Authentication Cheat Sheet
- 1 Introduction
- 2 Authentication General Guidelines
- 3 Session Management General Guidelines
- 4 References
- 5 Authors and Primary Editors
Authentication is the process of verification that an individual or an entity is who it claims to be. Authentication is commonly performed by submitting a user name or ID and one or more items of private information that only a given user should know.
Session Management is a process by which a server maintains the state of an entity interacting with it. This is required for a server to remember how to react to subsiquent requests throughout a transaction. Sessions are maintained on the server by a session identifier which can be passed back and forward between the client and server when mtransmitting and receiving requests. Sessions should be unique per user and computationally very difficult to predict.
For more information on Authentication, please see the OWASP Guide_to_Authentication page.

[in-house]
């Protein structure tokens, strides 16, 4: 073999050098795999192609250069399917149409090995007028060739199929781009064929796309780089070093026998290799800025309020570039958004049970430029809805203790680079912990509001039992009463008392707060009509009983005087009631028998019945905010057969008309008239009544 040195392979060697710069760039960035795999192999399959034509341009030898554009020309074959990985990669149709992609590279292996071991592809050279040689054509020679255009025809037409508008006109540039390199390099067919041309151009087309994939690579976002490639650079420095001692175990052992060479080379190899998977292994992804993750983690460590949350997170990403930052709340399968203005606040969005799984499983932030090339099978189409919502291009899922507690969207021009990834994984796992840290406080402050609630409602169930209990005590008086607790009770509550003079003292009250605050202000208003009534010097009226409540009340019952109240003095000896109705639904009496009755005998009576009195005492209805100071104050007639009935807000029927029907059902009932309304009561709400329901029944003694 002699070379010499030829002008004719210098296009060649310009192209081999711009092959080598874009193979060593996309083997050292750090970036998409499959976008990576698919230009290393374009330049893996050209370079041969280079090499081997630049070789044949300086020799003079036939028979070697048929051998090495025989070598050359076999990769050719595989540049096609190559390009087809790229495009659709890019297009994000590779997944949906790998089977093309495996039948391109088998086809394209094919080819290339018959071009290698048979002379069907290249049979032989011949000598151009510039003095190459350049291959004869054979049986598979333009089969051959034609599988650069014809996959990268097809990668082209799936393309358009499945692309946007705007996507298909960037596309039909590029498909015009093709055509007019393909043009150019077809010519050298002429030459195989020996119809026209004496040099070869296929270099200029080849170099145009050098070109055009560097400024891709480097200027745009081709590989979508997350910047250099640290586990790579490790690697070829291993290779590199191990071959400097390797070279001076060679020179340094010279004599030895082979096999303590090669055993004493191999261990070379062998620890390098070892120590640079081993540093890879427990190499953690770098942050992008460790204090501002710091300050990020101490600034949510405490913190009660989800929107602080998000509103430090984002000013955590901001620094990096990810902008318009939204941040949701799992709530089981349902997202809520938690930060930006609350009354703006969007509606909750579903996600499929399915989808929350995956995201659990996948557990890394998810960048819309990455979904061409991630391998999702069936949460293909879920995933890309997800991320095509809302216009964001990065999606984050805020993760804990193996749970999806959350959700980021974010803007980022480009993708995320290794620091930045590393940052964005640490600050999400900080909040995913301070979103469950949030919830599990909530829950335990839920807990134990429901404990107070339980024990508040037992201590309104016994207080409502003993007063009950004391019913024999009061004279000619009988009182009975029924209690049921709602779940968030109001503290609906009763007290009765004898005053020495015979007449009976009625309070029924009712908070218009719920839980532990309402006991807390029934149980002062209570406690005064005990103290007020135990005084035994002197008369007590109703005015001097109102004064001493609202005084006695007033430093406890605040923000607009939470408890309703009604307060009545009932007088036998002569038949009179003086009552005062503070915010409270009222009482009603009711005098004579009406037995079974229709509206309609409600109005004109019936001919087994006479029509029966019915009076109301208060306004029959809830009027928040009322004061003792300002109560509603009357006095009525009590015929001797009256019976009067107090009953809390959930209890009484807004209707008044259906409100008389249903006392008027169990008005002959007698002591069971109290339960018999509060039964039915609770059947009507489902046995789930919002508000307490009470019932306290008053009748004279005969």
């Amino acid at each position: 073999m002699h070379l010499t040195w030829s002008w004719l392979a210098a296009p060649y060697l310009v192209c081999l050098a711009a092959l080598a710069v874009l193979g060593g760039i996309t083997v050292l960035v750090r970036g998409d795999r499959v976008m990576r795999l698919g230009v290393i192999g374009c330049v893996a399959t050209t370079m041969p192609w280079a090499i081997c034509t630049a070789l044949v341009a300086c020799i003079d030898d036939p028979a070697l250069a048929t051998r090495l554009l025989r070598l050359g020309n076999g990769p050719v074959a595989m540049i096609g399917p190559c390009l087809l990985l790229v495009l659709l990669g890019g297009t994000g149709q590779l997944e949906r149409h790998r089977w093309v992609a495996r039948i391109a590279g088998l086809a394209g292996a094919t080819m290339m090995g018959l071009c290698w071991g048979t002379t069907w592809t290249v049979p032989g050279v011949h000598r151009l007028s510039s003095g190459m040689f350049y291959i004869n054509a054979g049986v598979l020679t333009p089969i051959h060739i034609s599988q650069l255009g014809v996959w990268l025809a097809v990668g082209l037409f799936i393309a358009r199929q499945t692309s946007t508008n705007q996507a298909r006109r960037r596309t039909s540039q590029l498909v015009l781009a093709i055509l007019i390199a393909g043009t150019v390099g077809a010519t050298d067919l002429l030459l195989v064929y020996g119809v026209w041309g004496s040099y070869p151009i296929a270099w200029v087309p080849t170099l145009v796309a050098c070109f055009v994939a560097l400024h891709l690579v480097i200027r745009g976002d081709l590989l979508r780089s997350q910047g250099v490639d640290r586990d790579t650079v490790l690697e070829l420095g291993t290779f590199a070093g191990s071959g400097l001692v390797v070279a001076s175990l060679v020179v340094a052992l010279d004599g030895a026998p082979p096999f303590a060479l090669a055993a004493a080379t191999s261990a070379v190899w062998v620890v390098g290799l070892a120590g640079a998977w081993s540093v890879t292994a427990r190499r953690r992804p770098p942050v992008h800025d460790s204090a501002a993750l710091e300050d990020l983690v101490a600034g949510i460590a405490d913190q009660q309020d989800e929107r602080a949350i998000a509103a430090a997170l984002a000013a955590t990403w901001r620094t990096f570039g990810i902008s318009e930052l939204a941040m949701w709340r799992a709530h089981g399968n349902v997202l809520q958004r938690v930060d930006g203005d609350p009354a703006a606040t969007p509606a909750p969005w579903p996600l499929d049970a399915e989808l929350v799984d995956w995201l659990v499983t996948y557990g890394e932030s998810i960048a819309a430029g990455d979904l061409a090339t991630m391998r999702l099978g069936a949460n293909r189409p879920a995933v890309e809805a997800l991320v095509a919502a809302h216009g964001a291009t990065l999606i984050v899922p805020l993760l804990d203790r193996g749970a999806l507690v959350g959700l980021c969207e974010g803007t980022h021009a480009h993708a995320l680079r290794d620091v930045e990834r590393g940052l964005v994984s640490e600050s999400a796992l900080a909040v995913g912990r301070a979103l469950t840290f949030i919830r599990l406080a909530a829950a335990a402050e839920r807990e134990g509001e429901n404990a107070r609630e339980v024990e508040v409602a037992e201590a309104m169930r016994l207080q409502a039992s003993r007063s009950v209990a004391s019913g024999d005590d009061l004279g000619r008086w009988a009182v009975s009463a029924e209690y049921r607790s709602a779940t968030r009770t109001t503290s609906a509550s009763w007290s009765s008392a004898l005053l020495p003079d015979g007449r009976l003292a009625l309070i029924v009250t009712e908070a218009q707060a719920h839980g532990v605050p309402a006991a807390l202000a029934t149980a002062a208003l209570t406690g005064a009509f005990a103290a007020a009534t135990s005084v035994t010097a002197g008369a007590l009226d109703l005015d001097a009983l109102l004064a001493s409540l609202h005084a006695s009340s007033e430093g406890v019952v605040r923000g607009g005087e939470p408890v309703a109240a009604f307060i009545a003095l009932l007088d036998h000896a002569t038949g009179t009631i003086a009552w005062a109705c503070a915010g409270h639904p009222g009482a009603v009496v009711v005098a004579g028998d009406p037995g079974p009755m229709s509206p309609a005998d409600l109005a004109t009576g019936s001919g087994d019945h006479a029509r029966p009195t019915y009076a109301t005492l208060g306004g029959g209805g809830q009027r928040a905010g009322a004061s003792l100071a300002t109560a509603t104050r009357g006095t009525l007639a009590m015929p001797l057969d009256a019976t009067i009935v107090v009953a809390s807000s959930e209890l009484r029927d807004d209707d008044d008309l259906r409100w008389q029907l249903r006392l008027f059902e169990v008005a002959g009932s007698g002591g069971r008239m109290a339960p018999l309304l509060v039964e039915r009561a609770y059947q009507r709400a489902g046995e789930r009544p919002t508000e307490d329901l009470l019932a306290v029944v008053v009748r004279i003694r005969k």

Authentication General Guidelines
Implement Proper Password Strength Controls
A key concern when using passwords for authentication is password strength. A "strong" password policy makes it difficult or even improbable for one to guess the password either by using manual or automated means. The following characteristics define strong a strong password:
The longer the password the more combinations possible combinations of characters exist and is hence more difficult to guess.
Important applications: Minimum of 6 characters in length.
Critical applications: Minimum of 8 characters in length. (consider multi-factor authentication)
Highly critical applications: Consider multi-factor authentication
2. Password complexity
Implement Secure Password Recovery Mechanism
Utilize Multi-Factor Authentication
Transmit Passwords Only Over TLS
Implement Account Lockout
Session Management General Guidelines
Transmit Session ID's Only Over TLS
Ensure Session ID's are Cryptographically Strong and Random
Implement Idle And Absolute Timeout
Caching & Privacy
OWASP Cheat Sheets Project Homepage
Authors and Primary Editors
Eoin Keary eoinkeary[at]owasp.org